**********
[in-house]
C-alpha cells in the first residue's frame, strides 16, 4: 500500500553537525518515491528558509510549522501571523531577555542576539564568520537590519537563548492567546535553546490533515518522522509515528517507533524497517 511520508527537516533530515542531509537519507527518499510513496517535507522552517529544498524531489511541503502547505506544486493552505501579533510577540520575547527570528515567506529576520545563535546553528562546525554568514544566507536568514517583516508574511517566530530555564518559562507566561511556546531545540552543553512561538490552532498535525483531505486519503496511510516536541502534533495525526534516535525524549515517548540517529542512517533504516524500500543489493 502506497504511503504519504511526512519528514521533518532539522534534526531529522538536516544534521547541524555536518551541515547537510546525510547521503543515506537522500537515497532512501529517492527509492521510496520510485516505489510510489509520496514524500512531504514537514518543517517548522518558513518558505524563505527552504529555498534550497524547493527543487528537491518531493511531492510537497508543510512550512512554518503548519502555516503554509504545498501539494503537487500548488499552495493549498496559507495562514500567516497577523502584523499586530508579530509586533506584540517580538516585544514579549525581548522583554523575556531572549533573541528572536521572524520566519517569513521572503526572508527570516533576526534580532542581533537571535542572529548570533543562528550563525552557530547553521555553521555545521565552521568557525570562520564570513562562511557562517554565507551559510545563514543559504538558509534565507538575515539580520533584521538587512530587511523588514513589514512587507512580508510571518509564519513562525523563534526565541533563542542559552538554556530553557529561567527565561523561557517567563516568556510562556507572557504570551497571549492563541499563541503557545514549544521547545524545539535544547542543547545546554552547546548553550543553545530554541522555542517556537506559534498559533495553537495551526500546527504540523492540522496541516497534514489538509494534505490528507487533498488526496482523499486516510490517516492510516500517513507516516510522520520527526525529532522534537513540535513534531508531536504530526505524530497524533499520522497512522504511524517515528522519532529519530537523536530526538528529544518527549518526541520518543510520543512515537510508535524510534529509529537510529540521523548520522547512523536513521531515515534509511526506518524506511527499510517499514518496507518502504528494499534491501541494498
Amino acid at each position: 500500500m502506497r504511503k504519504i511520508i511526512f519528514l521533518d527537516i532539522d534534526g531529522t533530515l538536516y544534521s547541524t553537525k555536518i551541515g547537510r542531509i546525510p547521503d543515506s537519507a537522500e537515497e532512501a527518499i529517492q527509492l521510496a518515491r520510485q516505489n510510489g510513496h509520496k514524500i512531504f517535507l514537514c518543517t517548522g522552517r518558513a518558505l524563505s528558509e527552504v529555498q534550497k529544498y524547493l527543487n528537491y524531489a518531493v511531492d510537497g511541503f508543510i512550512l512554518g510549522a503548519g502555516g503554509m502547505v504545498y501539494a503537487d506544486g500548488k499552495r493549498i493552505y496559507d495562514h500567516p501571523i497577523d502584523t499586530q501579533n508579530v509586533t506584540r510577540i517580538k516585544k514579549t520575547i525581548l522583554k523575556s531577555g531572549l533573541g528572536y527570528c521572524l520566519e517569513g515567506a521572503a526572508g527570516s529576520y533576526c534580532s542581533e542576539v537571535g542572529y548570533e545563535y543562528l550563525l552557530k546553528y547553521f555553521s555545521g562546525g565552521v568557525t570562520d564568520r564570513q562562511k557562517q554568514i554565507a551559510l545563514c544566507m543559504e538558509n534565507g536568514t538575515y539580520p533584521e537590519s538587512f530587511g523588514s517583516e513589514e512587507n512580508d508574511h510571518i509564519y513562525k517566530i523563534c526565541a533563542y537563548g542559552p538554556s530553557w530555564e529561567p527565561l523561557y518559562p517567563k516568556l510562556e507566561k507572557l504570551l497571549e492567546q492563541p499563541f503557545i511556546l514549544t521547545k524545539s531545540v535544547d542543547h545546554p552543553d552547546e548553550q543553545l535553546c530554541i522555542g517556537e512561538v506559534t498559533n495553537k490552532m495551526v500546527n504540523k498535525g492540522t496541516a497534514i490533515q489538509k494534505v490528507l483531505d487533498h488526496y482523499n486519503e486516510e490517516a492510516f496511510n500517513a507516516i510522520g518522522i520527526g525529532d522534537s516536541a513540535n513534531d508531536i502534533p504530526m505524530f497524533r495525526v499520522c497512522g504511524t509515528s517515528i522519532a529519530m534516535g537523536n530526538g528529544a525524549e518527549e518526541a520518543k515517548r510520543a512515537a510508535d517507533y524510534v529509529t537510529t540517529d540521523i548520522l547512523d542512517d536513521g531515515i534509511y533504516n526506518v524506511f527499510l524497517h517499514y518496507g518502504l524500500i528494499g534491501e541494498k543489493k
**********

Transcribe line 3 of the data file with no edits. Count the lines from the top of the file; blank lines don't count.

Amino acid at each position: 500500500m502506497r504511503k504519504i511520508i511526512f519528514l521533518d527537516i532539522d534534526g531529522t533530515l538536516y544534521s547541524t553537525k555536518i551541515g547537510r542531509i546525510p547521503d543515506s537519507a537522500e537515497e532512501a527518499i529517492q527509492l521510496a518515491r520510485q516505489n510510489g510513496h509520496k514524500i512531504f517535507l514537514c518543517t517548522g522552517r518558513a518558505l524563505s528558509e527552504v529555498q534550497k529544498y524547493l527543487n528537491y524531489a518531493v511531492d510537497g511541503f508543510i512550512l512554518g510549522a503548519g502555516g503554509m502547505v504545498y501539494a503537487d506544486g500548488k499552495r493549498i493552505y496559507d495562514h500567516p501571523i497577523d502584523t499586530q501579533n508579530v509586533t506584540r510577540i517580538k516585544k514579549t520575547i525581548l522583554k523575556s531577555g531572549l533573541g528572536y527570528c521572524l520566519e517569513g515567506a521572503a526572508g527570516s529576520y533576526c534580532s542581533e542576539v537571535g542572529y548570533e545563535y543562528l550563525l552557530k546553528y547553521f555553521s555545521g562546525g565552521v568557525t570562520d564568520r564570513q562562511k557562517q554568514i554565507a551559510l545563514c544566507m543559504e538558509n534565507g536568514t538575515y539580520p533584521e537590519s538587512f530587511g523588514s517583516e513589514e512587507n512580508d508574511h510571518i509564519y513562525k517566530i523563534c526565541a533563542y537563548g542559552p538554556s530553557w530555564e529561567p527565561l523561557y518559562p517567563k516568556l510562556e507566561k507572557l504570551l497571549e492567546q492563541p499563541f503557545i511556546l514549544t521547545k524545539s531545540v535544547d542543547h545546554p552543553d552547546e548553550q543553545l535553546c530554541i522555542g517556537e512561538v506559534t498559533n495553537k490552532m495551526v500546527n504540523k498535525g492540522t496541516a497534514i490533515q489538509k494534505v490528507l483531505d487533498h488526496y482523499n486519503e486516510e490517516a492510516f496511510n500517513a507516516i510522520g518522522i520527526g525529532d522534537s516536541a513540535n513534531d508531536i502534533p504530526m505524530f497524533r495525526v499520522c497512522g504511524t509515528s517515528i522519532a529519530m534516535g537523536n530526538g528529544a525524549e518527549e518526541a520518543k515517548r510520543a512515537a510508535d517507533y524510534v529509529t537510529t540517529d540521523i548520522l547512523d542512517d536513521g531515515i534509511y533504516n526506518v524506511f527499510l524497517h517499514y518496507g518502504l524500500i528494499g534491501e541494498k543489493k